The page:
And so at the end of the war, people, some people who had been propagandists began to see, or had, had been supportive of propaganda, began to see that it set in motion an antidemocratic process that made them more cynical about government. And I think what we’ve seen since is not one, only one event that has done to, done that, but an accumulation of events over time where you have a paradox that it was just the government uses propaganda in order to get what it wants on a given day, but it also undermines credibility of the government because people later on come to see what it really was. And we look at the Vietnam War that, obviously a very good example of that, or the Iraq War, because wars usually have such dramatic consequences. The line is more palpable and has greater repercussions.
Nick Hirshon: Sure, and when you were talking about Woodrow Wilson before, you were mentioning the comparison to Barack Obama and Donald Trump in the sense that as they campaigned using social media, they then made social media a big part of their presidencies.
This kind of natural carryover, and that happened with Wilson campaigning in 1916 and then starting the CPI in 1917. I wanna kind of get into that, into contemporary politicians and what you think here. Since World War I, you write that government propaganda has expanded relentlessly, coming in a daily flow of press releases, Facebook and Instagram posts, YouTube videos, livestream speeches, and scripted press conferences, and I’m sure we could talk endlessly about propaganda in contemporary American politics, but how have you seen the legacy of the CPI manifesting in recent years in the presidencies of Donald Trump and Joe Biden?
John M. Hamilton: Every president has some transgression when it comes to overuse or abuse of its, of the chief executive’s information power. Uh, Trump, I mean, I never expected we’d have Trump when I started doing the research on this book. Trump makes my book seem more relevant because he’s so dramatic. I mean there’s, there’s nothing he would leave untouched to –
propagandist — propagandize himself, including, you know, putting his name on coronavirus checks, or when he’s coming out to dispute the election having “Hail to the Chief” play in the background. I mean he has all, the president has all of these tools to aggrandize themselves and, and establish the fact, whatever truth they want to establish. The problem here is one that – and this is always difficult when you write about something like this. The problem is that to understand what’s happening and to figure out how to deal with it, you have to — you have to deal with a lot of subtlety. Uh, and in fact it’s difficult to think of a problem that’s more difficult to unravel than this one, so I’m gonna take a moment to try to explain it because one of the reasons I wanted to write this book was to show the difficulties of dealing with propaganda in a democracy. So that, one of the great things –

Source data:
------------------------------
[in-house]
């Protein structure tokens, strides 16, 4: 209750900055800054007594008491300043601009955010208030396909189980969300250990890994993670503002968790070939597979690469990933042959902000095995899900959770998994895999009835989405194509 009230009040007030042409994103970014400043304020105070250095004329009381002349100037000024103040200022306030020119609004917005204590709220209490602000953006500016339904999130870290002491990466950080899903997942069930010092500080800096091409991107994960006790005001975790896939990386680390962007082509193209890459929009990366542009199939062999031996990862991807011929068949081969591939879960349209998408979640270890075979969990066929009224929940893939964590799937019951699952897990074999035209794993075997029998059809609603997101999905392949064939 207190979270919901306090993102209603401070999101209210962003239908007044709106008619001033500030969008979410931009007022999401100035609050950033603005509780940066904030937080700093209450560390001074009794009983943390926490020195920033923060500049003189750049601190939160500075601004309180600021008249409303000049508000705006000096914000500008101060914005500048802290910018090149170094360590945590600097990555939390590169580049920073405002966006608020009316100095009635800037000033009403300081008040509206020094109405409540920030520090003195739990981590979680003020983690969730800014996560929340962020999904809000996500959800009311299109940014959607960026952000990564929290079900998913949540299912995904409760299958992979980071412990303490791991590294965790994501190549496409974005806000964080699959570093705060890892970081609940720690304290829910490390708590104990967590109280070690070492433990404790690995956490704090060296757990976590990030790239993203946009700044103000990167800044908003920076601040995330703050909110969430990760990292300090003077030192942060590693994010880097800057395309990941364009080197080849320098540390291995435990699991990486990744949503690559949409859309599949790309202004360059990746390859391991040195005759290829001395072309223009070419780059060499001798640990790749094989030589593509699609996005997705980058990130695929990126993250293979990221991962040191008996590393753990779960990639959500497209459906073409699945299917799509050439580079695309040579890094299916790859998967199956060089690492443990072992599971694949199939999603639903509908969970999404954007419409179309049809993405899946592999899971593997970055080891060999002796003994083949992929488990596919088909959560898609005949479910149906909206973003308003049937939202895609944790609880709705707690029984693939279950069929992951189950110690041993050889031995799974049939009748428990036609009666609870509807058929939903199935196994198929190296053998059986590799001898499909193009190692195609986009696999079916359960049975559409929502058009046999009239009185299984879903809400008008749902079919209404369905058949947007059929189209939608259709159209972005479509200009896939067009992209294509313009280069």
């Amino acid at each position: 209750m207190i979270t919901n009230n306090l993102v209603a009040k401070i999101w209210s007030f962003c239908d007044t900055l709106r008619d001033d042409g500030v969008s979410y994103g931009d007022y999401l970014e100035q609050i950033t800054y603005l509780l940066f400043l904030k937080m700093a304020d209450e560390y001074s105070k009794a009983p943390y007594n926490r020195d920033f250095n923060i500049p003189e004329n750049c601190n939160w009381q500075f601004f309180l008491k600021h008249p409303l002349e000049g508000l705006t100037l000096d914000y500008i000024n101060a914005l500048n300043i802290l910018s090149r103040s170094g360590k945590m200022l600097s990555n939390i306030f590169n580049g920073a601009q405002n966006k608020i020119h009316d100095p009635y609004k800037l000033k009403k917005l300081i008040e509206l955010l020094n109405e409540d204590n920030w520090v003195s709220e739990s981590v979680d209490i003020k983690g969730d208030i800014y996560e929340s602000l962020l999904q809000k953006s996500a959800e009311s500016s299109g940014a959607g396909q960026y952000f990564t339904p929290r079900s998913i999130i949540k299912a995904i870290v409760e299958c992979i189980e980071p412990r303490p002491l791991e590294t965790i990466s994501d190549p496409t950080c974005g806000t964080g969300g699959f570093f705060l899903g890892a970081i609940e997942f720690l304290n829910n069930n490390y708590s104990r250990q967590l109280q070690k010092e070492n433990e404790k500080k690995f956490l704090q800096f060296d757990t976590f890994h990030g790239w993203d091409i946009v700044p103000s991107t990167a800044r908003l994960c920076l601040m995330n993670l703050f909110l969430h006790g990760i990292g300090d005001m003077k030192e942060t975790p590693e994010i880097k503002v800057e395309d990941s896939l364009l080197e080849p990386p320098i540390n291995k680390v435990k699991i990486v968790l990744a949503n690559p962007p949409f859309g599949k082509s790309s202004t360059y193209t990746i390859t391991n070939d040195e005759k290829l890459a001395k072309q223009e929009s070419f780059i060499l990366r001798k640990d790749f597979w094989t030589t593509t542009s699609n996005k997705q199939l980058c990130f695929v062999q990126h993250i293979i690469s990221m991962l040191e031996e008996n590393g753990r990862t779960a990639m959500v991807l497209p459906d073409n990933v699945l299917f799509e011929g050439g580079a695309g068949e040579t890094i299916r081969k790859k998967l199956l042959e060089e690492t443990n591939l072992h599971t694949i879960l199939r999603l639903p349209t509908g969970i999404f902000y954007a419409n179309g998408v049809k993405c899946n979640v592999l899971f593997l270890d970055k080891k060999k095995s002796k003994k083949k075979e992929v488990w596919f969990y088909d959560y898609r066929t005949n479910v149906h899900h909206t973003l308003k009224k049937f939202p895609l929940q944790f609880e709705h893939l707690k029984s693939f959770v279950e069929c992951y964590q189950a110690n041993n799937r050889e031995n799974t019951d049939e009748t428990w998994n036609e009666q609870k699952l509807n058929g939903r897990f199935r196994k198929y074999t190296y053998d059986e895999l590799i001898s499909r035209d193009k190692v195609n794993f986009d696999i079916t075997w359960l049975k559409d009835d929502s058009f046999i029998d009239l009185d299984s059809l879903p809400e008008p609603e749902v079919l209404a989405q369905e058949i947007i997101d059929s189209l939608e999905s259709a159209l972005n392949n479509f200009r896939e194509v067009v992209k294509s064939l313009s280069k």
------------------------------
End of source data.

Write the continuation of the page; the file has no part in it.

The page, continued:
about our American government is that it is such a trove of information. We can find out information on all kinds of things, not just the weather reports and trade statistics, but if you — if you’re really interested in fishing, fishing on a river, you know, at some place in the United States, somebody has taken the temperature of that water. And there’s all kinds of reports that are put out. It’s just — it’s mindboggling. I never really use that word much, but in this case it is. It’s the – we — our government turns out vast quantities of information. Some of it’s basic stuff like traffic statistics, traffic accidents in a given year, but also some of it’s more complex, dealing with scientific studies and dealing with health and, as we now know from the coronavirus pandemic. That’s a very important thing in a democracy. You know, Alexander Hamilton, one of the first things he did when he became Treasury of the Secretary is he started figuring out how many ships came into port, and he was measuring what products came in, and that became –